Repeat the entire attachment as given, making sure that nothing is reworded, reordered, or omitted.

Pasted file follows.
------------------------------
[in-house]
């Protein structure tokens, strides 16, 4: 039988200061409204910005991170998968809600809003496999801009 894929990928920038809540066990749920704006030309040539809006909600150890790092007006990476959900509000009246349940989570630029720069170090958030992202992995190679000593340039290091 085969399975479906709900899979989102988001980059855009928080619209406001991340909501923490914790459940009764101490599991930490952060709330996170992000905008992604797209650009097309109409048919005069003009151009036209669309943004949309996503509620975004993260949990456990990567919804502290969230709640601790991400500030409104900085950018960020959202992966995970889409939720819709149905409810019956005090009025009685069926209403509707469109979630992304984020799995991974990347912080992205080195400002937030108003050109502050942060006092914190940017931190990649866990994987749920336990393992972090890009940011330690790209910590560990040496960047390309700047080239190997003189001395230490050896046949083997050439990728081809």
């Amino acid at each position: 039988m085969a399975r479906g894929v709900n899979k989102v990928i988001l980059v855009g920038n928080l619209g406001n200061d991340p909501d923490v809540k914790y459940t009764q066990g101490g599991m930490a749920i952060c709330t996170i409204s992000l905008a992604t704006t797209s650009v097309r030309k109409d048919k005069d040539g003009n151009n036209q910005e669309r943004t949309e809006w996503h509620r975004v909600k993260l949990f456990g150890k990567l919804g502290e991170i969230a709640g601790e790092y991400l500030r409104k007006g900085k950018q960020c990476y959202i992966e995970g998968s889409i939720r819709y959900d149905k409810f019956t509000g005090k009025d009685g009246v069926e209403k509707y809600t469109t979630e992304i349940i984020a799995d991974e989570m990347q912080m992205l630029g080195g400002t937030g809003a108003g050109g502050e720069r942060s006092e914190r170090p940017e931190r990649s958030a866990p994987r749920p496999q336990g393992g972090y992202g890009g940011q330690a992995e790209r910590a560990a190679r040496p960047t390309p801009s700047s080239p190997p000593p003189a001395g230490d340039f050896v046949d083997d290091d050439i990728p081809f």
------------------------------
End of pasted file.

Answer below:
[in-house]
């Protein structure tokens, strides 16, 4: 039988200061409204910005991170998968809600809003496999801009 894929990928920038809540066990749920704006030309040539809006909600150890790092007006990476959900509000009246349940989570630029720069170090958030992202992995190679000593340039290091 085969399975479906709900899979989102988001980059855009928080619209406001991340909501923490914790459940009764101490599991930490952060709330996170992000905008992604797209650009097309109409048919005069003009151009036209669309943004949309996503509620975004993260949990456990990567919804502290969230709640601790991400500030409104900085950018960020959202992966995970889409939720819709149905409810019956005090009025009685069926209403509707469109979630992304984020799995991974990347912080992205080195400002937030108003050109502050942060006092914190940017931190990649866990994987749920336990393992972090890009940011330690790209910590560990040496960047390309700047080239190997003189001395230490050896046949083997050439990728081809």
């Amino acid at each position: 039988m085969a399975r479906g894929v709900n899979k989102v990928i988001l980059v855009g920038n928080l619209g406001n200061d991340p909501d923490v809540k914790y459940t009764q066990g101490g599991m930490a749920i952060c709330t996170i409204s992000l905008a992604t704006t797209s650009v097309r030309k109409d048919k005069d040539g003009n151009n036209q910005e669309r943004t949309e809006w996503h509620r975004v909600k993260l949990f456990g150890k990567l919804g502290e991170i969230a709640g601790e790092y991400l500030r409104k007006g900085k950018q960020c990476y959202i992966e995970g998968s889409i939720r819709y959900d149905k409810f019956t509000g005090k009025d009685g009246v069926e209403k509707y809600t469109t979630e992304i349940i984020a799995d991974e989570m990347q912080m992205l630029g080195g400002t937030g809003a108003g050109g502050e720069r942060s006092e914190r170090p940017e931190r990649s958030a866990p994987r749920p496999q336990g393992g972090y992202g890009g940011q330690a992995e790209r910590a560990a190679r040496p960047t390309p801009s700047s080239p190997p000593p003189a001395g230490d340039f050896v046949d083997d290091d050439i990728p081809f």